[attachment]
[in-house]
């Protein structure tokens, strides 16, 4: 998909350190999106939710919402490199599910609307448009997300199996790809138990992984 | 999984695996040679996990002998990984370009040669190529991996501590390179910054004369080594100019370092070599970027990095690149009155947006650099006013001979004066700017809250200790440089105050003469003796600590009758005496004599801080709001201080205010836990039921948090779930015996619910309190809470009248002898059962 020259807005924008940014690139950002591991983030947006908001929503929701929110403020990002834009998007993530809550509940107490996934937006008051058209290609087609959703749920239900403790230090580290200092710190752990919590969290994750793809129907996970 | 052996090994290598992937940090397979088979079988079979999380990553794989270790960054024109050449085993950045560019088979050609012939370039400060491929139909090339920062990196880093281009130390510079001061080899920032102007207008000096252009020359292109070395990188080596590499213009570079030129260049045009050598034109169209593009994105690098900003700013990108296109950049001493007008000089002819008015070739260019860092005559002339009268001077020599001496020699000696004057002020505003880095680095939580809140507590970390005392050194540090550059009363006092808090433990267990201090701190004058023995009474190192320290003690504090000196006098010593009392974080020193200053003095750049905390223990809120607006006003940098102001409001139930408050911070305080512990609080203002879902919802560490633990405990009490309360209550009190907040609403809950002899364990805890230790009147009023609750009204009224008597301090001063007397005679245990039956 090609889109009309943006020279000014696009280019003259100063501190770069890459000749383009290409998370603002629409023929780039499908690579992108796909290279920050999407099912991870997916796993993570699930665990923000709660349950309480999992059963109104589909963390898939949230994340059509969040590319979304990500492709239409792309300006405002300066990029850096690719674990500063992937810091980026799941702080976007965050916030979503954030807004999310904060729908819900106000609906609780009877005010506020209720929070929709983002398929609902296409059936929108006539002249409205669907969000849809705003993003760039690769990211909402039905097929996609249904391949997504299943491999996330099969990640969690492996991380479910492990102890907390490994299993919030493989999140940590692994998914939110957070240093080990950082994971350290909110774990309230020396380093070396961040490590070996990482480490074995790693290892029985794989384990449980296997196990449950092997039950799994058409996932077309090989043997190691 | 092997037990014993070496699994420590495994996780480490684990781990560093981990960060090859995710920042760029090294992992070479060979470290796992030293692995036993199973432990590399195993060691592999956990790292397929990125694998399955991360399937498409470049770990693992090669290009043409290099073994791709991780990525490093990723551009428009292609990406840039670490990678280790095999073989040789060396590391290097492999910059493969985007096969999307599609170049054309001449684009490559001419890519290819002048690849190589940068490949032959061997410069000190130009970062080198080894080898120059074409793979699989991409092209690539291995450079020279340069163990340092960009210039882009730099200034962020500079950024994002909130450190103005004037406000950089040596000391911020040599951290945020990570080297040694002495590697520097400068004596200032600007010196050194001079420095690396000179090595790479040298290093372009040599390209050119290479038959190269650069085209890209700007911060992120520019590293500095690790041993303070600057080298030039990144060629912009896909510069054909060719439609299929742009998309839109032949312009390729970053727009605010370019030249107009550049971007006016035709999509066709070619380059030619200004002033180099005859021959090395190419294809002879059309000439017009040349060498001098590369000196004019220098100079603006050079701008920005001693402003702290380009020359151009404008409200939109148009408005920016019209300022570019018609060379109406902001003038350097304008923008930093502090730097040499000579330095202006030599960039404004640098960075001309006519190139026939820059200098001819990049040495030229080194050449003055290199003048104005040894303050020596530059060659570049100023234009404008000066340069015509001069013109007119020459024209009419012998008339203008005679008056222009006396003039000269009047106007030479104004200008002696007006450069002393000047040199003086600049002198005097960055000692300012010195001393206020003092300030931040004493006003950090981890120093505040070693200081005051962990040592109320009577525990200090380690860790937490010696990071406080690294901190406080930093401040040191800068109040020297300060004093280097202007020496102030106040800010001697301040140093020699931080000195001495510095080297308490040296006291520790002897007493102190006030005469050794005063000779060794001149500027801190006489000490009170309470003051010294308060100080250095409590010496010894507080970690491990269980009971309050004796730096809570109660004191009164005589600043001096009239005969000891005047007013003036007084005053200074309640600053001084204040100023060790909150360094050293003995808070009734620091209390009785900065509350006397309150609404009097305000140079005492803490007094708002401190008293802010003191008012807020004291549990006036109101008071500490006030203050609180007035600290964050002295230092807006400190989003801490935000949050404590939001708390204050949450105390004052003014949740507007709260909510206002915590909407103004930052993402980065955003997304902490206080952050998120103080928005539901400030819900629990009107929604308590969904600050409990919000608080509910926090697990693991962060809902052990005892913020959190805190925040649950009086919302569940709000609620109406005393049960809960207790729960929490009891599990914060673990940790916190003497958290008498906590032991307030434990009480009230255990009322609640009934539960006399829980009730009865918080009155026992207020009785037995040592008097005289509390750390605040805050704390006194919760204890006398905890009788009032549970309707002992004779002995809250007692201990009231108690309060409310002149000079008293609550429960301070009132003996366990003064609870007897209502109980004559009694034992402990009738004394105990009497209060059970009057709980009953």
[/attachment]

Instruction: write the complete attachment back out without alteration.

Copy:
[in-house]
């Protein structure tokens, strides 16, 4: 998909350190999106939710919402490199599910609307448009997300199996790809138990992984 | 999984695996040679996990002998990984370009040669190529991996501590390179910054004369080594100019370092070599970027990095690149009155947006650099006013001979004066700017809250200790440089105050003469003796600590009758005496004599801080709001201080205010836990039921948090779930015996619910309190809470009248002898059962 020259807005924008940014690139950002591991983030947006908001929503929701929110403020990002834009998007993530809550509940107490996934937006008051058209290609087609959703749920239900403790230090580290200092710190752990919590969290994750793809129907996970 | 052996090994290598992937940090397979088979079988079979999380990553794989270790960054024109050449085993950045560019088979050609012939370039400060491929139909090339920062990196880093281009130390510079001061080899920032102007207008000096252009020359292109070395990188080596590499213009570079030129260049045009050598034109169209593009994105690098900003700013990108296109950049001493007008000089002819008015070739260019860092005559002339009268001077020599001496020699000696004057002020505003880095680095939580809140507590970390005392050194540090550059009363006092808090433990267990201090701190004058023995009474190192320290003690504090000196006098010593009392974080020193200053003095750049905390223990809120607006006003940098102001409001139930408050911070305080512990609080203002879902919802560490633990405990009490309360209550009190907040609403809950002899364990805890230790009147009023609750009204009224008597301090001063007397005679245990039956 090609889109009309943006020279000014696009280019003259100063501190770069890459000749383009290409998370603002629409023929780039499908690579992108796909290279920050999407099912991870997916796993993570699930665990923000709660349950309480999992059963109104589909963390898939949230994340059509969040590319979304990500492709239409792309300006405002300066990029850096690719674990500063992937810091980026799941702080976007965050916030979503954030807004999310904060729908819900106000609906609780009877005010506020209720929070929709983002398929609902296409059936929108006539002249409205669907969000849809705003993003760039690769990211909402039905097929996609249904391949997504299943491999996330099969990640969690492996991380479910492990102890907390490994299993919030493989999140940590692994998914939110957070240093080990950082994971350290909110774990309230020396380093070396961040490590070996990482480490074995790693290892029985794989384990449980296997196990449950092997039950799994058409996932077309090989043997190691 | 092997037990014993070496699994420590495994996780480490684990781990560093981990960060090859995710920042760029090294992992070479060979470290796992030293692995036993199973432990590399195993060691592999956990790292397929990125694998399955991360399937498409470049770990693992090669290009043409290099073994791709991780990525490093990723551009428009292609990406840039670490990678280790095999073989040789060396590391290097492999910059493969985007096969999307599609170049054309001449684009490559001419890519290819002048690849190589940068490949032959061997410069000190130009970062080198080894080898120059074409793979699989991409092209690539291995450079020279340069163990340092960009210039882009730099200034962020500079950024994002909130450190103005004037406000950089040596000391911020040599951290945020990570080297040694002495590697520097400068004596200032600007010196050194001079420095690396000179090595790479040298290093372009040599390209050119290479038959190269650069085209890209700007911060992120520019590293500095690790041993303070600057080298030039990144060629912009896909510069054909060719439609299929742009998309839109032949312009390729970053727009605010370019030249107009550049971007006016035709999509066709070619380059030619200004002033180099005859021959090395190419294809002879059309000439017009040349060498001098590369000196004019220098100079603006050079701008920005001693402003702290380009020359151009404008409200939109148009408005920016019209300022570019018609060379109406902001003038350097304008923008930093502090730097040499000579330095202006030599960039404004640098960075001309006519190139026939820059200098001819990049040495030229080194050449003055290199003048104005040894303050020596530059060659570049100023234009404008000066340069015509001069013109007119020459024209009419012998008339203008005679008056222009006396003039000269009047106007030479104004200008002696007006450069002393000047040199003086600049002198005097960055000692300012010195001393206020003092300030931040004493006003950090981890120093505040070693200081005051962990040592109320009577525990200090380690860790937490010696990071406080690294901190406080930093401040040191800068109040020297300060004093280097202007020496102030106040800010001697301040140093020699931080000195001495510095080297308490040296006291520790002897007493102190006030005469050794005063000779060794001149500027801190006489000490009170309470003051010294308060100080250095409590010496010894507080970690491990269980009971309050004796730096809570109660004191009164005589600043001096009239005969000891005047007013003036007084005053200074309640600053001084204040100023060790909150360094050293003995808070009734620091209390009785900065509350006397309150609404009097305000140079005492803490007094708002401190008293802010003191008012807020004291549990006036109101008071500490006030203050609180007035600290964050002295230092807006400190989003801490935000949050404590939001708390204050949450105390004052003014949740507007709260909510206002915590909407103004930052993402980065955003997304902490206080952050998120103080928005539901400030819900629990009107929604308590969904600050409990919000608080509910926090697990693991962060809902052990005892913020959190805190925040649950009086919302569940709000609620109406005393049960809960207790729960929490009891599990914060673990940790916190003497958290008498906590032991307030434990009480009230255990009322609640009934539960006399829980009730009865918080009155026992207020009785037995040592008097005289509390750390605040805050704390006194919760204890006398905890009788009032549970309707002992004779002995809250007692201990009231108690309060409310002149000079008293609550429960301070009132003996366990003064609870007897209502109980004559009694034992402990009738004394105990009497209060059970009057709980009953």